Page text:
Carver v. Hornish, 49320

CourtUnited States State Supreme Court of Idaho
Writing for the CourtBRODY, Justice.
PartiesERIN SUE CARVER, fka ERIN SUE HORNISH, Petitioner-Appellant, v. WILLIAM EUGENE HORNISH, JR. Respondent.
Docket Number49320
Decision Date18 October 2022

ERIN SUE CARVER, fka ERIN SUE HORNISH, Petitioner-Appellant,
v.

WILLIAM EUGENE HORNISH, JR.
Respondent.

No. 49320

Supreme Court of Idaho, Boise

October 18, 2022


Appeal from the District Court of the Fourth Judicial District of the State of Idaho, Ada County. Michael Dean, Magistrate Judge.

The decision of the magistrate court is affirmed.

Breen Ball & Marelius, PLLC, Boise, for Appellant. M. Sean Breen argued.

Goss Gustavel Goss, PLLC, Boise, for Respondent. Geoffrey E. Goss argued.

BRODY, Justice.

This case addresses the subject matter jurisdiction of the magistrate court in a divorce action when a minor is emancipated as a result of her marriage. Erin Carver alleges that her ex-husband, William Hornish, consented to the marriage of their 16-year-old daughter ("Daughter") in order to legally emancipate her and circumvent custody provisions in the parties' divorce decree. Carver learned of the alleged scheme before it was accomplished and filed a motion to prevent Hornish from exercising legal authority to consent to Daughter's marriage. However, the magistrate court did not rule on the motion before Daughter was married. Carver argues on appeal that the motion should have been granted retroactively, effective to a date before the marriage or, in the alternative, the statute allowing a minor to marry with the consent of only one parent should be declared unconstitutional. For the reasons below, we reject both arguments and affirm the magistrate court's decision to dismiss Carver's verified petition to modify the judgment and decree

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of divorce and the counterpetition filed by Hornish.

I. FACTUAL AND PROCEDURAL BACKGROUND

Carver and Hornish were divorced in 2012 and the parties were awarded joint custody of their three minor children. In July 2021, Carver filed a petition in the magistrate court to modify the divorce decree (which had been previously modified in 2014) to obtain primary physical custody of 16-year-old Daughter, their only child who still remained a minor. Carver argued the modification was necessary because Hornish planned to move to Florida for his work.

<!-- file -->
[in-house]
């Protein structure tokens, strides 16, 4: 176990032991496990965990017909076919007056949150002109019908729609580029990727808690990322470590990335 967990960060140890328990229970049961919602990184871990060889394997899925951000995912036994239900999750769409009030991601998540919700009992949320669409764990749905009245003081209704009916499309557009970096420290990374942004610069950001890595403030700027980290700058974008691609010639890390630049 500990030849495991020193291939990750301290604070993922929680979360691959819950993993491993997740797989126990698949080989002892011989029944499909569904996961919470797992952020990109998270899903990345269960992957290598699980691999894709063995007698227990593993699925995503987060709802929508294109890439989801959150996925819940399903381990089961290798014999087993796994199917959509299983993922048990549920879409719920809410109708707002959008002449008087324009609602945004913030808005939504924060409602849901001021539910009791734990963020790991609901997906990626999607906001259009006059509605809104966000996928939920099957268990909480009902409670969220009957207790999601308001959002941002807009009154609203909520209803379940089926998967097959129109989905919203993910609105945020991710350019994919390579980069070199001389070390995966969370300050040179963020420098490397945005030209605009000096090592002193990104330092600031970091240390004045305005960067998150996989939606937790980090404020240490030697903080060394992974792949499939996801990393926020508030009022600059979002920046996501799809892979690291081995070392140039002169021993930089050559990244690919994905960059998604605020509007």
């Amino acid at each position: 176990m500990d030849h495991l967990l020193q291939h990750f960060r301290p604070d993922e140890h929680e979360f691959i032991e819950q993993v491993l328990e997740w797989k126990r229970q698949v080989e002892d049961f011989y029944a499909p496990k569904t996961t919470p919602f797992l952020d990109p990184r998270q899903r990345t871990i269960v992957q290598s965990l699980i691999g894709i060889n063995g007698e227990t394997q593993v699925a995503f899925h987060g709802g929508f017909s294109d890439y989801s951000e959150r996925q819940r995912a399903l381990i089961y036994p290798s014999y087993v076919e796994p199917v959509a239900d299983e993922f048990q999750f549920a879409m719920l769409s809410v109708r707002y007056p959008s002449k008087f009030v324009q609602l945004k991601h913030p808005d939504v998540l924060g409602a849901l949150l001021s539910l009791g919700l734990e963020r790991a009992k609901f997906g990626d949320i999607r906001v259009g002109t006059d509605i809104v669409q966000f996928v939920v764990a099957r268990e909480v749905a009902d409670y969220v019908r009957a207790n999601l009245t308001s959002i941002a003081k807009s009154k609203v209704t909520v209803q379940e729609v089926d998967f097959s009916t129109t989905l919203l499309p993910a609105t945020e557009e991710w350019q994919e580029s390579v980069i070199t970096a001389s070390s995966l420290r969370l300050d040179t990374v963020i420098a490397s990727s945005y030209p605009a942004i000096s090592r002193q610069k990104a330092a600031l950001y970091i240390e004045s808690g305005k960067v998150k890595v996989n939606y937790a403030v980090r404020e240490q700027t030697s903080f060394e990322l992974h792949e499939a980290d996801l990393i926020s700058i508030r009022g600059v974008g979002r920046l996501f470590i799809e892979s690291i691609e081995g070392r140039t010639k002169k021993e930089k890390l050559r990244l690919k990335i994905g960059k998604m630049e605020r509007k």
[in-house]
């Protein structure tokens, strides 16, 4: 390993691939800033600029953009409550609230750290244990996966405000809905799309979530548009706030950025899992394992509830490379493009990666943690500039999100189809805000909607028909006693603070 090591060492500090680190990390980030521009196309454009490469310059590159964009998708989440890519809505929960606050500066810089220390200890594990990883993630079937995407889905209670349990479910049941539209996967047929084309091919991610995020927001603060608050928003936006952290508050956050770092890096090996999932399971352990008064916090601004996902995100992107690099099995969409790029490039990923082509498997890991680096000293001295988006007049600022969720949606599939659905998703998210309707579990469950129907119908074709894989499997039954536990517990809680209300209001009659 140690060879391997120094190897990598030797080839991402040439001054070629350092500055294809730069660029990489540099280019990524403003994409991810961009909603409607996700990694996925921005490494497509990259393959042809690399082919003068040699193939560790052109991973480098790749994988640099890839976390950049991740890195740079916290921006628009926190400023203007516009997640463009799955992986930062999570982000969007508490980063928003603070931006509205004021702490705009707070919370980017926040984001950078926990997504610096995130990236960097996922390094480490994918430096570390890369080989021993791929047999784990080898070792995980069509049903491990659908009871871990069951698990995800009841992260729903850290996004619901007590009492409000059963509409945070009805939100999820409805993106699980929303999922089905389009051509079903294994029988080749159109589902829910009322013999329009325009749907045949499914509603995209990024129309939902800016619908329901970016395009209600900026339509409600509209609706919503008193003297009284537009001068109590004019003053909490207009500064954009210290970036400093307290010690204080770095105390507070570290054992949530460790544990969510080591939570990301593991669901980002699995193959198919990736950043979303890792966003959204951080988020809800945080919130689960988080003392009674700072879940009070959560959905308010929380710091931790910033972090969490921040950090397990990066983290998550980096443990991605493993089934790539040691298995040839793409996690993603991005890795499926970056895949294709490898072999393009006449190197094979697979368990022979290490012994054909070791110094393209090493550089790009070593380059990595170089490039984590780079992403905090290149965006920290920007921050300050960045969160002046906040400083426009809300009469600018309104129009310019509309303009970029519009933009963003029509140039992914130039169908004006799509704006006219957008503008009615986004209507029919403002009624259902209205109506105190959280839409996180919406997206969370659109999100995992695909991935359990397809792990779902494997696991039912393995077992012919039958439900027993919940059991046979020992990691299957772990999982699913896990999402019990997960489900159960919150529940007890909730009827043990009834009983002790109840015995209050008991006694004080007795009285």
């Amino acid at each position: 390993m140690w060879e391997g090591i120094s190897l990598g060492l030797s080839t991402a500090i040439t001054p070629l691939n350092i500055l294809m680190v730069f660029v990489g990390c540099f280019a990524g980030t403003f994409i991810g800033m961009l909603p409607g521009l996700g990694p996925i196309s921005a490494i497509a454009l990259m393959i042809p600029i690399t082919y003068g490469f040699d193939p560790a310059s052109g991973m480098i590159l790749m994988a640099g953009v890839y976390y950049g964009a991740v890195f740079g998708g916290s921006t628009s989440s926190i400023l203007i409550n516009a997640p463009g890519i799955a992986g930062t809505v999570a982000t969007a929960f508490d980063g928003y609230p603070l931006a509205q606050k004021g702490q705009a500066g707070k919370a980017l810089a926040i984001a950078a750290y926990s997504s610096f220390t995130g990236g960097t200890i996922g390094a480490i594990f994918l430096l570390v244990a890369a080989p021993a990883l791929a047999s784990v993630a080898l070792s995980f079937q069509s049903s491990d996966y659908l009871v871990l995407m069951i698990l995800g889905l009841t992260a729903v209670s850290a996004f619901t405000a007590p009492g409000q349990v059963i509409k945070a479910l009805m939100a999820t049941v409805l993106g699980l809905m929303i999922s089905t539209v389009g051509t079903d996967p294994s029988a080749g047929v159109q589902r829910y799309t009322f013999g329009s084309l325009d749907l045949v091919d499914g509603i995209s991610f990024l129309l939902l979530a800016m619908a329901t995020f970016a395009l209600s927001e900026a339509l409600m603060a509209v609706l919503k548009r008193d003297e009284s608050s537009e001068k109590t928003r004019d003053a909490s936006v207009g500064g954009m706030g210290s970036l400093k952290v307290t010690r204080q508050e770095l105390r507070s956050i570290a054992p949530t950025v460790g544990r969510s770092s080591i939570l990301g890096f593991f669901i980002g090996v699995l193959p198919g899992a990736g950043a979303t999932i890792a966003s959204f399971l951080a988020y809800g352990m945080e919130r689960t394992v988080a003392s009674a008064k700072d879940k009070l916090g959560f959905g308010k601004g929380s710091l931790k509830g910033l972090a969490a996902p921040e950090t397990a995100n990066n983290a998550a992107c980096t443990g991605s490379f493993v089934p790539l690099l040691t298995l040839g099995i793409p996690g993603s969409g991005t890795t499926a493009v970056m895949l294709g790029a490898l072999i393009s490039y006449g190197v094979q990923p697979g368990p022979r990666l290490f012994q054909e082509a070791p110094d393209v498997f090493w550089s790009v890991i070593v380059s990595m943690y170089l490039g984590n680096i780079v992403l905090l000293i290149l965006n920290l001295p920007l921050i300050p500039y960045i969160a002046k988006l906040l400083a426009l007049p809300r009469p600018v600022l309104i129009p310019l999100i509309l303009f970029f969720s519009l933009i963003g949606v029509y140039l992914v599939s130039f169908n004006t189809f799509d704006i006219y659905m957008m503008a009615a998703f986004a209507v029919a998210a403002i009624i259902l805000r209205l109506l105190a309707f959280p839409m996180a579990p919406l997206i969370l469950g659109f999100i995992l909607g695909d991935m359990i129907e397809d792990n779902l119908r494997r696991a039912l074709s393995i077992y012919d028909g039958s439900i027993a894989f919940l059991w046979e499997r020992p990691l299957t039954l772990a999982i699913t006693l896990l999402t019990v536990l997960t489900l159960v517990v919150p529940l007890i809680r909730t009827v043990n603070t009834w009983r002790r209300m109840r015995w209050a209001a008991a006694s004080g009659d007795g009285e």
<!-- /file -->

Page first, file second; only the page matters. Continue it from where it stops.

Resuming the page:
Hornish filed an answer and counterpetition two days later, asking that he be awarded primary custody of Daughter. According to the counterpetition, Daughter wanted to move with Hornish to Florida. A week later, Hornish filed a motion for temporary orders seeking the immediate authority to move with Daughter and enroll her in high school in Florida.

Five days after Hornish filed his motion for temporary orders (and before a ruling by the magistrate court), Carver filed a petition under Idaho Code section 32-11-308 for expedited enforcement of the alternating-week custody schedule set out by the 2012 divorce decree. Hornish was supposed to have transferred Daughter to Carver the day before but had not because he had left for Florida, taking Daughter with him. The magistrate court held a hearing on the petition for expedited enforcement. At the hearing, Hornish's counsel acknowledged that Hornish had left Idaho with Daughter but assured the magistrate court that Daughter would be flown back to Idaho within a few days. Daughter returned to Idaho four days later.